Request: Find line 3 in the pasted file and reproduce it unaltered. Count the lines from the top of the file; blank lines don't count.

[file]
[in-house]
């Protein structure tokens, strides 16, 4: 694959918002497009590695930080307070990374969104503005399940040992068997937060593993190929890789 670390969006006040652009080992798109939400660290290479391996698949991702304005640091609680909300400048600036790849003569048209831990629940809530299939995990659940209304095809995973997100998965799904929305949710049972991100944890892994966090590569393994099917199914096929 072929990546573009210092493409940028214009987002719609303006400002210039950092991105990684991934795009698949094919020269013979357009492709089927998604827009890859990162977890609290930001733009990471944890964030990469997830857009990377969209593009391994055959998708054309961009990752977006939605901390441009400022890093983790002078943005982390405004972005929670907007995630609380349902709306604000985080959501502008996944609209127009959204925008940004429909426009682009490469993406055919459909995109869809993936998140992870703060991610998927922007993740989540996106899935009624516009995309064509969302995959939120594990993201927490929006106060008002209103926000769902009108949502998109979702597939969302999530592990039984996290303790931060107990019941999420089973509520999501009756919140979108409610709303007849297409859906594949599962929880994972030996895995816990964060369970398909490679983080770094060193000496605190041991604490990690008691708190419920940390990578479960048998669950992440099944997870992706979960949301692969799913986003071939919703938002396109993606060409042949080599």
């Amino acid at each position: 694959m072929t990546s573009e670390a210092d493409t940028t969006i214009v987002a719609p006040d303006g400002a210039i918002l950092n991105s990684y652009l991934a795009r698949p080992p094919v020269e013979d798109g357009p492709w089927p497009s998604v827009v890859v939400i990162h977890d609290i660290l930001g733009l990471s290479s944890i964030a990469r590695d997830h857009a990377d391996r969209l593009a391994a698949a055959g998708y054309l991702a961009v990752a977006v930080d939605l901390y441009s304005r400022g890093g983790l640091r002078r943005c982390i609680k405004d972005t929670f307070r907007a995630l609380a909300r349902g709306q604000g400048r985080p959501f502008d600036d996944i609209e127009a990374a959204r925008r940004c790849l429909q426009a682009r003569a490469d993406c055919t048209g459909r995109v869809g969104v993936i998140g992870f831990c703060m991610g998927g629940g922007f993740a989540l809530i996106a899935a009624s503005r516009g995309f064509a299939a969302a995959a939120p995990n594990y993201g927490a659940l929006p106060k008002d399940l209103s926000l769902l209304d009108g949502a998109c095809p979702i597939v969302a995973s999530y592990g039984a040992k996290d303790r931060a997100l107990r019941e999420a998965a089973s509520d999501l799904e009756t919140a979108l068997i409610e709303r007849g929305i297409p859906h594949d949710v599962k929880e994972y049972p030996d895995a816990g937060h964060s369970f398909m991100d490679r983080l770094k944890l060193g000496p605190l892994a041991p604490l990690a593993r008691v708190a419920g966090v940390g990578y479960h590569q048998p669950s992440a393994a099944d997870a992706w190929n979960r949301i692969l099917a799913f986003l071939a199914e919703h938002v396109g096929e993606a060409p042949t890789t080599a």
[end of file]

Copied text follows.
């Amino acid at each position: 694959m072929t990546s573009e670390a210092d493409t940028t969006i214009v987002a719609p006040d303006g400002a210039i918002l950092n991105s990684y652009l991934a795009r698949p080992p094919v020269e013979d798109g357009p492709w089927p497009s998604v827009v890859v939400i990162h977890d609290i660290l930001g733009l990471s290479s944890i964030a990469r590695d997830h857009a990377d391996r969209l593009a391994a698949a055959g998708y054309l991702a961009v990752a977006v930080d939605l901390y441009s304005r400022g890093g983790l640091r002078r943005c982390i609680k405004d972005t929670f307070r907007a995630l609380a909300r349902g709306q604000g400048r985080p959501f502008d600036d996944i609209e127009a990374a959204r925008r940004c790849l429909q426009a682009r003569a490469d993406c055919t048209g459909r995109v869809g969104v993936i998140g992870f831990c703060m991610g998927g629940g922007f993740a989540l809530i996106a899935a009624s503005r516009g995309f064509a299939a969302a995959a939120p995990n594990y993201g927490a659940l929006p106060k008002d399940l209103s926000l769902l209304d009108g949502a998109c095809p979702i597939v969302a995973s999530y592990g039984a040992k996290d303790r931060a997100l107990r019941e999420a998965a089973s509520d999501l799904e009756t919140a979108l068997i409610e709303r007849g929305i297409p859906h594949d949710v599962k929880e994972y049972p030996d895995a816990g937060h964060s369970f398909m991100d490679r983080l770094k944890l060193g000496p605190l892994a041991p604490l990690a593993r008691v708190a419920g966090v940390g990578y479960h590569q048998p669950s992440a393994a099944d997870a992706w190929n979960r949301i692969l099917a799913f986003l071939a199914e919703h938002v396109g096929e993606a060409p042949t890789t080599a």